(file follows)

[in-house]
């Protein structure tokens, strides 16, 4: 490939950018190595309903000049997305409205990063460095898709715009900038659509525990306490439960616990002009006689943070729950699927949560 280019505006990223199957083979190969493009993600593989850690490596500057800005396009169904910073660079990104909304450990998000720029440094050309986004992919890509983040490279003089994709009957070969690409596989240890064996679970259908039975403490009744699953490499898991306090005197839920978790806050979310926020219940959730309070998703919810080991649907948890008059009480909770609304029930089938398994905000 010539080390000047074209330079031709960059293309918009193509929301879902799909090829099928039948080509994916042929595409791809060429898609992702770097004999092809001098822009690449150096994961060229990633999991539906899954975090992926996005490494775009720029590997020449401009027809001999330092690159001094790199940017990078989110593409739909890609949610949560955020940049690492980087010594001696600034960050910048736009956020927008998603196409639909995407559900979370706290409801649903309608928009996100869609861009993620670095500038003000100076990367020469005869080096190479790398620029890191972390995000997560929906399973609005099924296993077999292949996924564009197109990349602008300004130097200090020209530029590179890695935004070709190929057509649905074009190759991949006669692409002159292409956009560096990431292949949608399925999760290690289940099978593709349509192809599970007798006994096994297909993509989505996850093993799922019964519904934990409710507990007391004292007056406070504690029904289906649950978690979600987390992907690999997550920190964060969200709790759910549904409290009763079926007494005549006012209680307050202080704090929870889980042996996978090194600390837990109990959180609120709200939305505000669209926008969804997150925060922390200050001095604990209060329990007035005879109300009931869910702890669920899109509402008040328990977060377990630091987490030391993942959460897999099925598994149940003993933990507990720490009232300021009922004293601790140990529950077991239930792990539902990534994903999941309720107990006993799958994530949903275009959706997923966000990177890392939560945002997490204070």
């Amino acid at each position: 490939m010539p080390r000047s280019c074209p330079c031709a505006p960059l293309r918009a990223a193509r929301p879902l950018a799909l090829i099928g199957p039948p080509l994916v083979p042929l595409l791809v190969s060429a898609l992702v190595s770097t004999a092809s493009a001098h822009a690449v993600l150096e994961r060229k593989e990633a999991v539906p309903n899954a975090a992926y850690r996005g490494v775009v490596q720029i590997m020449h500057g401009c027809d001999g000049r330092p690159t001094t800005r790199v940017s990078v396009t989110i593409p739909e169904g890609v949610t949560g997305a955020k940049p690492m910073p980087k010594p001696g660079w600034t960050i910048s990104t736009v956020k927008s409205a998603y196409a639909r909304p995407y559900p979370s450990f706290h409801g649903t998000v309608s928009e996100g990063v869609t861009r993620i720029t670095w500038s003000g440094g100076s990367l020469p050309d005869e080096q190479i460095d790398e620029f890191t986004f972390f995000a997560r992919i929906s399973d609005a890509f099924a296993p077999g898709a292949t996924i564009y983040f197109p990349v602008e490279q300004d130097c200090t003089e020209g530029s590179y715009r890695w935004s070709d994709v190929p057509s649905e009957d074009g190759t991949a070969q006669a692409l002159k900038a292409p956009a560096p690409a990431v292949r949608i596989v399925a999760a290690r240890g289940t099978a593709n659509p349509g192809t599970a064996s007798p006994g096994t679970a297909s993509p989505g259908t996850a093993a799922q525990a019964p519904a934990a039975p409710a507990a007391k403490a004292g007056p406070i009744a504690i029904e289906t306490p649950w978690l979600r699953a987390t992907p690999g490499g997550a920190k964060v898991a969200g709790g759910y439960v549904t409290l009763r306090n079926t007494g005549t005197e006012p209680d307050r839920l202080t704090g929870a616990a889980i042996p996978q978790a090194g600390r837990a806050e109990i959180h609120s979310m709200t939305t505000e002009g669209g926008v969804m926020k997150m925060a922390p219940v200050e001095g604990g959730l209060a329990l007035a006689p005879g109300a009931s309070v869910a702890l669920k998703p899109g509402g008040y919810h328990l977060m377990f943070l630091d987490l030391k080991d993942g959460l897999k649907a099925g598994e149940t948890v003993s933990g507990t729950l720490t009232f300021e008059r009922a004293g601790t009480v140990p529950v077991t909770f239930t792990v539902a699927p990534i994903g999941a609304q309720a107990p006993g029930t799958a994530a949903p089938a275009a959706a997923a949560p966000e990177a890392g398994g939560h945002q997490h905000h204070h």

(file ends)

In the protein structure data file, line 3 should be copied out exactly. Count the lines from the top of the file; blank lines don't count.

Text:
């Amino acid at each position: 490939m010539p080390r000047s280019c074209p330079c031709a505006p960059l293309r918009a990223a193509r929301p879902l950018a799909l090829i099928g199957p039948p080509l994916v083979p042929l595409l791809v190969s060429a898609l992702v190595s770097t004999a092809s493009a001098h822009a690449v993600l150096e994961r060229k593989e990633a999991v539906p309903n899954a975090a992926y850690r996005g490494v775009v490596q720029i590997m020449h500057g401009c027809d001999g000049r330092p690159t001094t800005r790199v940017s990078v396009t989110i593409p739909e169904g890609v949610t949560g997305a955020k940049p690492m910073p980087k010594p001696g660079w600034t960050i910048s990104t736009v956020k927008s409205a998603y196409a639909r909304p995407y559900p979370s450990f706290h409801g649903t998000v309608s928009e996100g990063v869609t861009r993620i720029t670095w500038s003000g440094g100076s990367l020469p050309d005869e080096q190479i460095d790398e620029f890191t986004f972390f995000a997560r992919i929906s399973d609005a890509f099924a296993p077999g898709a292949t996924i564009y983040f197109p990349v602008e490279q300004d130097c200090t003089e020209g530029s590179y715009r890695w935004s070709d994709v190929p057509s649905e009957d074009g190759t991949a070969q006669a692409l002159k900038a292409p956009a560096p690409a990431v292949r949608i596989v399925a999760a290690r240890g289940t099978a593709n659509p349509g192809t599970a064996s007798p006994g096994t679970a297909s993509p989505g259908t996850a093993a799922q525990a019964p519904a934990a039975p409710a507990a007391k403490a004292g007056p406070i009744a504690i029904e289906t306490p649950w978690l979600r699953a987390t992907p690999g490499g997550a920190k964060v898991a969200g709790g759910y439960v549904t409290l009763r306090n079926t007494g005549t005197e006012p209680d307050r839920l202080t704090g929870a616990a889980i042996p996978q978790a090194g600390r837990a806050e109990i959180h609120s979310m709200t939305t505000e002009g669209g926008v969804m926020k997150m925060a922390p219940v200050e001095g604990g959730l209060a329990l007035a006689p005879g109300a009931s309070v869910a702890l669920k998703p899109g509402g008040y919810h328990l977060m377990f943070l630091d987490l030391k080991d993942g959460l897999k649907a099925g598994e149940t948890v003993s933990g507990t729950l720490t009232f300021e008059r009922a004293g601790t009480v140990p529950v077991t909770f239930t792990v539902a699927p990534i994903g999941a609304q309720a107990p006993g029930t799958a994530a949903p089938a275009a959706a997923a949560p966000e990177a890392g398994g939560h945002q997490h905000h204070h």